From BiblePortal Wikipedia

Hastings' Dictionary of the New Testament [1]

CANA ( Κανὰ τῆς Γαλιλαίας) is mentioned four times in the Fourth Gospel. It was the scene of our Lord’s first miracle ( John 2:1;  John 2:11); the place to which ‘a certain king’s officer (βασιλικός), whose son was sick at Capernaum,’ came to find Jesus ( John 4:46); and the native place of the disciple Nathanael ( John 21:2). After the miracle, Jesus ‘went down’ (κατέβη) to Capernaum; and the king’s officer besought him to ‘come down’ (καταβῇ) to heal his son. Those references place Cana of Galilee on higher ground than Capernaum. There is no other direct evidence as to its position.

Josephus states ( Vita , 16) that he resided for a time ‘in a village of Galilee which is named Cana.’ From this village he made a descent during the night upon Tiberias (17). Later (41) he speaks of residing in the great plain, the name of which was Asochis. If these residences are one and the same place, the Cana of Josephus may well be Khirbet Kâna or Kânat el-Jelîl , on the N. slopes of the plain of Buttauf, and about 8 miles N. of Nazareth. This, however, would not decide the site of St. John’s Cana. [The Κανά of Ant . xv. v. 1 should be, according to BJ i. xix. 1, Καναθά].

Etymology and tradition are divided between the above mentioned site on the plain of Buttauf and Kefr Kennâ , a hamlet on the direct road to the lake, and about 3½ miles N.E. of Nazareth, where there is a fine spring. Etymology certainly favours Khirbet Kâna , the doubling of the medial ‘nun’ being against Kefr Kennâ . Tradition is indecisive. The references in Placentinus ( Itin . 4), Phocas, John of Würzburg, Quaresmius ( Elucidationes , ii. 852f.), etc., favour Kefr Kennâ , where the monks of the Greek and Latin Churches have considerable ecclesiastical properties. On the other hand, the notices of Theodosius (a.d. 530), Saewulf, Brocardus, Fetellus, Marinus Sanutus (p. 253), and others, suit the northern site.

In later times, Robinson ( BR P [Note: RP Biblical Researches in Palestine.] 2 [Note: designates the particular edition of the work referred] ii. 348f., iii. 108) supports the claims of Khirbet Kâna , and is followed by Hitter, Thomson, Ewald, Socin, Keim, and others. Eusebius and Jerome ( Onom. s.v . Κανα) identify Cana with Kanah * [Note: This Kanah is probably the modern village of Kana, 7 miles S.E. of Tyre (Encyc. Bibl. ii. 2652; Hastings’ DB ii. 831).] in Asher ( Joshua 19:28). This could not be Kefr Kennâ , which is not in Asher, but might be Khirbet Kâna ( Eneyc. Bibl . i. 638). Other recent writers contend for Kefr Kennâ , among whom are Guérin, de Saulcy, Porter, Tristram, etc. The balance of evidence is perhaps on the side of the northern site (Hasting's Dictionary of the Bible i. 346 b). Conder ( PE F [Note: EF Palestine Exploration Fund.] Mem . i. 288) suggests as a possible site a spot nearer to Nazareth than Kefr Kennâ , called ‘Ain Kânâ , and not far from Reineh. Dr. Sanday appears to support this, and claims Guthe as agreeing ( Sacred Sites , 24 n. [Note: note.] ).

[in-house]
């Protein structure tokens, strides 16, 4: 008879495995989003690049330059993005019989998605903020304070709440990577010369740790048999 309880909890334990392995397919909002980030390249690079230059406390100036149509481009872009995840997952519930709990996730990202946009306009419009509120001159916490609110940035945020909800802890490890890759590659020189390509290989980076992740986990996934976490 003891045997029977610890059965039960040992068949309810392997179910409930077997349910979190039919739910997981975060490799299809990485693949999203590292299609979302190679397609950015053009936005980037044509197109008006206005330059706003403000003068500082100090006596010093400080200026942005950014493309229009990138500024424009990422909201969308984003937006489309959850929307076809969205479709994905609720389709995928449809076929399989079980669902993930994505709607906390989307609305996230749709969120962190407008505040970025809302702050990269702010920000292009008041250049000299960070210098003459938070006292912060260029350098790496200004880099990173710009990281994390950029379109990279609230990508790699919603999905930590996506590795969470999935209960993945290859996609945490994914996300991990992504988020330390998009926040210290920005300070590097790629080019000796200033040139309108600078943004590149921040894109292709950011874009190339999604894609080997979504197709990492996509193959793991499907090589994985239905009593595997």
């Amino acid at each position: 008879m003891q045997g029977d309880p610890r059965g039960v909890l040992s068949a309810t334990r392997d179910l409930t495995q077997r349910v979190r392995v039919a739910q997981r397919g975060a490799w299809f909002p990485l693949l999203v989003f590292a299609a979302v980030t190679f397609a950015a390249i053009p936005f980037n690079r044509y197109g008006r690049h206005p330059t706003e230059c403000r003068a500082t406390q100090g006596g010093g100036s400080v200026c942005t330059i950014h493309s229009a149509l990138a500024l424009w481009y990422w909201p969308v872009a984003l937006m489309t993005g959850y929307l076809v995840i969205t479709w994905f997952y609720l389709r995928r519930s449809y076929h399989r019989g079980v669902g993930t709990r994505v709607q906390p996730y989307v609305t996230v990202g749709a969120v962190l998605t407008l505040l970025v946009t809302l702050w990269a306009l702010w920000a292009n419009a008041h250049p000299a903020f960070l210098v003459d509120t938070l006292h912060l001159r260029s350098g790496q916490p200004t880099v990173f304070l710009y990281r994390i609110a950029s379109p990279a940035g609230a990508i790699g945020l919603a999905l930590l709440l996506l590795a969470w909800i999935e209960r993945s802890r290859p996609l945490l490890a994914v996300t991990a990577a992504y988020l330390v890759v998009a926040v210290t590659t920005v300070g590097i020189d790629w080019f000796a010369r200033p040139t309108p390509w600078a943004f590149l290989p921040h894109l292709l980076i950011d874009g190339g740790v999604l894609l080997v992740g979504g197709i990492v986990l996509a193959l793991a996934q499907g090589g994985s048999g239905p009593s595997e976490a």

Literature.—Hasting's Dictionary of the Bible i. 346; Encyc. Bibl . i. 637; Robinson, BR P [Note: RP Biblical Researches in Palestine.] 2 [Note: designates the particular edition of the work referred] ii. 348f., iii. 108; Conder, PE F [Note: EF Palestine Exploration Fund.] Mem . i. 288; Stanley, S P [Note: P Sinai and Palestine.] 368; Guérin, Galilée , i. 175 ff.; Thomson, Land and Book , 425 f.; Tristram, Land of Israel , 455; Socin, Pal . [Note: Palestine, Palestinian.] 358. 367; Murray, Pal . [Note: Palestine, Palestinian.] 366; Buhl, GA P [Note: AP Geographic des alten Palästina.] 219 f.; Ewald, Gesch . vi. 180 n. [Note: note.] ; Keim, Jesus of Nazara , iv. 116 n. [Note: note.] ; Ritter, Comp. Geogr . iv. 378f.

A. W. Cooke.

Smith's Bible Dictionary [2]

Ca'na. (Place Of Reeds) Cana Of Galilee, once Cana In Galilee . A village or town, not far from Capernaum, memorable as the scene of Christ's first miracle,  John 2:1;  John 2:11;  John 4:46, as well as of a subsequent one,  John 4:46;  John 4:54, and also as the native place of the apostle Nathanael.  John 21:2. The traditional site is at Kefr-Kenna , a small village about 4 1/2 miles northwest of Nazareth. The rival site is a village situated farther north, about five miles north of Seffurieh (Sepphoris), and nine miles north of Nazareth.